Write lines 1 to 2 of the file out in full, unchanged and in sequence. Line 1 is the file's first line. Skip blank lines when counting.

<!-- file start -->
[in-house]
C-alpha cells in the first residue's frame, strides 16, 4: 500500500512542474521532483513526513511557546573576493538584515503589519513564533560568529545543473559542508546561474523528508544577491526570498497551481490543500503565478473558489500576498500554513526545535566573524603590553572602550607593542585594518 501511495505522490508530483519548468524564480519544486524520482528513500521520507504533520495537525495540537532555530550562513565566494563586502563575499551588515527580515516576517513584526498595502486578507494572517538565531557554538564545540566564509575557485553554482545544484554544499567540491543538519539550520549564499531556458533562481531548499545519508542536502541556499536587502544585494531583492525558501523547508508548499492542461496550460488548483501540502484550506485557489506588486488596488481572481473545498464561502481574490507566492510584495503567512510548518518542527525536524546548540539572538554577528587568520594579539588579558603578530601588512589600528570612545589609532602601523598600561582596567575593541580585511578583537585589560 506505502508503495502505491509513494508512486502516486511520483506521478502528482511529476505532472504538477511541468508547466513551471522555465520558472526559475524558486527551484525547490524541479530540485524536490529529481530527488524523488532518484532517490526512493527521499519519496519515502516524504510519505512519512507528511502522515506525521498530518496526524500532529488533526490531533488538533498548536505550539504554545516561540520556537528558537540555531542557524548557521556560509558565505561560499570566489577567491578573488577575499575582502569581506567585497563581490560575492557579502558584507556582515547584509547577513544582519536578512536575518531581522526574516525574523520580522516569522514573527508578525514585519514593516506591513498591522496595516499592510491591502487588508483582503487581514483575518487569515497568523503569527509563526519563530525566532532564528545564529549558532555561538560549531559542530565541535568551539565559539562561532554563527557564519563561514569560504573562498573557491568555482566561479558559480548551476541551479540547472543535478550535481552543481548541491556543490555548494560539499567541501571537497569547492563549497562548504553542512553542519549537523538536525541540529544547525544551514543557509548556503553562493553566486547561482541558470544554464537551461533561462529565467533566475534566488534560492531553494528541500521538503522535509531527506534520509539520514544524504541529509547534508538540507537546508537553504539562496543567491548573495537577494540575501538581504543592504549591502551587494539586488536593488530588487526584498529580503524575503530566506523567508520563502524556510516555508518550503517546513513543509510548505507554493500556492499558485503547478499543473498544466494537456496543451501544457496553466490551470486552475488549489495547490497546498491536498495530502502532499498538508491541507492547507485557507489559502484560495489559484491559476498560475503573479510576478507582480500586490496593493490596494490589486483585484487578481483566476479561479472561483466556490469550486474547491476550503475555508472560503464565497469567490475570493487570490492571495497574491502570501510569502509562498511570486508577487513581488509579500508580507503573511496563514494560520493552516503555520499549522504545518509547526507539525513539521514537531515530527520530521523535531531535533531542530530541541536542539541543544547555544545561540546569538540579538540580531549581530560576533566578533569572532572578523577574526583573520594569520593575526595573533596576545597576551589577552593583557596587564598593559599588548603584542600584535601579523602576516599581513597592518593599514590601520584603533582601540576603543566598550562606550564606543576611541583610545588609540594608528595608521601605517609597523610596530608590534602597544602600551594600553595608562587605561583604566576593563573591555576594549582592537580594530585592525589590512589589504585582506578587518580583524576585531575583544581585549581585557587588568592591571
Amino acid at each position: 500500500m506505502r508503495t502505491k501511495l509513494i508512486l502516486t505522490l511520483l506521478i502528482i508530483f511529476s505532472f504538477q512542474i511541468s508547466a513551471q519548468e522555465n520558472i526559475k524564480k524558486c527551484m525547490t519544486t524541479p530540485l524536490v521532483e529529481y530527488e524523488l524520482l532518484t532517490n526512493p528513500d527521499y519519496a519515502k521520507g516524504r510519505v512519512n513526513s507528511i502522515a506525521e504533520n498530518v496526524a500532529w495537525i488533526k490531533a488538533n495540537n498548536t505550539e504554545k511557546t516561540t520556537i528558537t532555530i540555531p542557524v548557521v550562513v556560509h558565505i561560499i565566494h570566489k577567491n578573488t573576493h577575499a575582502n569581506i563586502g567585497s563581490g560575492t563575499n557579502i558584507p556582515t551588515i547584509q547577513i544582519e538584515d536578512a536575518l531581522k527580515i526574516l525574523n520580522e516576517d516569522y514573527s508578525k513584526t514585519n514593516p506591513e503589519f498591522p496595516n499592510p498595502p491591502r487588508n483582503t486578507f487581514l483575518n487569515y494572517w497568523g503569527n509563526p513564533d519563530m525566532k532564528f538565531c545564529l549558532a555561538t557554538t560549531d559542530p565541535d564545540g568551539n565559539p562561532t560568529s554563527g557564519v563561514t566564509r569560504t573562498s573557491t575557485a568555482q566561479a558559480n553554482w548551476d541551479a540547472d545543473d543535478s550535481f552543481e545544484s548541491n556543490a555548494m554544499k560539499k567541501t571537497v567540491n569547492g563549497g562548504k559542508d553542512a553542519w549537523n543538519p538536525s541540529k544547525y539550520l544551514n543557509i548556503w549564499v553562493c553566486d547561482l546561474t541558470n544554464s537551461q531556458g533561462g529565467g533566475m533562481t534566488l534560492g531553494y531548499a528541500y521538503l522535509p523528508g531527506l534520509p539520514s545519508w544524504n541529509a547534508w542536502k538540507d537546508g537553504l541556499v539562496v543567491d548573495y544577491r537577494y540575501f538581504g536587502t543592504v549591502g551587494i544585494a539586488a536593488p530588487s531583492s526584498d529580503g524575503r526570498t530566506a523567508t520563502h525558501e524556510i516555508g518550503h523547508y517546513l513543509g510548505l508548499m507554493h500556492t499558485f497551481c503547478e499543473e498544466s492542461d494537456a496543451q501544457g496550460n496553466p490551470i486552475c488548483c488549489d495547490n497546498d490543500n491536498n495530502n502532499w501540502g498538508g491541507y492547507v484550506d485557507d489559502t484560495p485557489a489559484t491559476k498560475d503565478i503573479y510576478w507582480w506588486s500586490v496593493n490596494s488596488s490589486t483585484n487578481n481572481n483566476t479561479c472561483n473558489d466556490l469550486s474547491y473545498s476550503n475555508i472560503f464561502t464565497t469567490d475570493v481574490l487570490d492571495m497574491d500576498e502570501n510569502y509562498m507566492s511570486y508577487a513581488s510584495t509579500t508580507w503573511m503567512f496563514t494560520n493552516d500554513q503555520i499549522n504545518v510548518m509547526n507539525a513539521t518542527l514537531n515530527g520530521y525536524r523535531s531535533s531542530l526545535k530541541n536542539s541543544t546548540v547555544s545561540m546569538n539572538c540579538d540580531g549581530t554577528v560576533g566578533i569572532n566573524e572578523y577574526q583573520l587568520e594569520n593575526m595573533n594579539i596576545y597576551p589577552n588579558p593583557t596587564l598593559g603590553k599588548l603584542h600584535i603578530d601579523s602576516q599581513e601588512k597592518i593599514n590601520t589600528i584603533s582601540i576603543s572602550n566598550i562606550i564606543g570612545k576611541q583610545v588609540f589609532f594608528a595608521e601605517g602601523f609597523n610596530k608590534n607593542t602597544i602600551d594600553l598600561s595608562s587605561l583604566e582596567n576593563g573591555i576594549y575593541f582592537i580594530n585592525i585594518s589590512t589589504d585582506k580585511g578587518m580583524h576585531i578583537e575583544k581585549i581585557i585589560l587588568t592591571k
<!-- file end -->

[in-house]
C-alpha cells in the first residue's frame, strides 16, 4: 500500500512542474521532483513526513511557546573576493538584515503589519513564533560568529545543473559542508546561474523528508544577491526570498497551481490543500503565478473558489500576498500554513526545535566573524603590553572602550607593542585594518 501511495505522490508530483519548468524564480519544486524520482528513500521520507504533520495537525495540537532555530550562513565566494563586502563575499551588515527580515516576517513584526498595502486578507494572517538565531557554538564545540566564509575557485553554482545544484554544499567540491543538519539550520549564499531556458533562481531548499545519508542536502541556499536587502544585494531583492525558501523547508508548499492542461496550460488548483501540502484550506485557489506588486488596488481572481473545498464561502481574490507566492510584495503567512510548518518542527525536524546548540539572538554577528587568520594579539588579558603578530601588512589600528570612545589609532602601523598600561582596567575593541580585511578583537585589560 506505502508503495502505491509513494508512486502516486511520483506521478502528482511529476505532472504538477511541468508547466513551471522555465520558472526559475524558486527551484525547490524541479530540485524536490529529481530527488524523488532518484532517490526512493527521499519519496519515502516524504510519505512519512507528511502522515506525521498530518496526524500532529488533526490531533488538533498548536505550539504554545516561540520556537528558537540555531542557524548557521556560509558565505561560499570566489577567491578573488577575499575582502569581506567585497563581490560575492557579502558584507556582515547584509547577513544582519536578512536575518531581522526574516525574523520580522516569522514573527508578525514585519514593516506591513498591522496595516499592510491591502487588508483582503487581514483575518487569515497568523503569527509563526519563530525566532532564528545564529549558532555561538560549531559542530565541535568551539565559539562561532554563527557564519563561514569560504573562498573557491568555482566561479558559480548551476541551479540547472543535478550535481552543481548541491556543490555548494560539499567541501571537497569547492563549497562548504553542512553542519549537523538536525541540529544547525544551514543557509548556503553562493553566486547561482541558470544554464537551461533561462529565467533566475534566488534560492531553494528541500521538503522535509531527506534520509539520514544524504541529509547534508538540507537546508537553504539562496543567491548573495537577494540575501538581504543592504549591502551587494539586488536593488530588487526584498529580503524575503530566506523567508520563502524556510516555508518550503517546513513543509510548505507554493500556492499558485503547478499543473498544466494537456496543451501544457496553466490551470486552475488549489495547490497546498491536498495530502502532499498538508491541507492547507485557507489559502484560495489559484491559476498560475503573479510576478507582480500586490496593493490596494490589486483585484487578481483566476479561479472561483466556490469550486474547491476550503475555508472560503464565497469567490475570493487570490492571495497574491502570501510569502509562498511570486508577487513581488509579500508580507503573511496563514494560520493552516503555520499549522504545518509547526507539525513539521514537531515530527520530521523535531531535533531542530530541541536542539541543544547555544545561540546569538540579538540580531549581530560576533566578533569572532572578523577574526583573520594569520593575526595573533596576545597576551589577552593583557596587564598593559599588548603584542600584535601579523602576516599581513597592518593599514590601520584603533582601540576603543566598550562606550564606543576611541583610545588609540594608528595608521601605517609597523610596530608590534602597544602600551594600553595608562587605561583604566576593563573591555576594549582592537580594530585592525589590512589589504585582506578587518580583524576585531575583544581585549581585557587588568592591571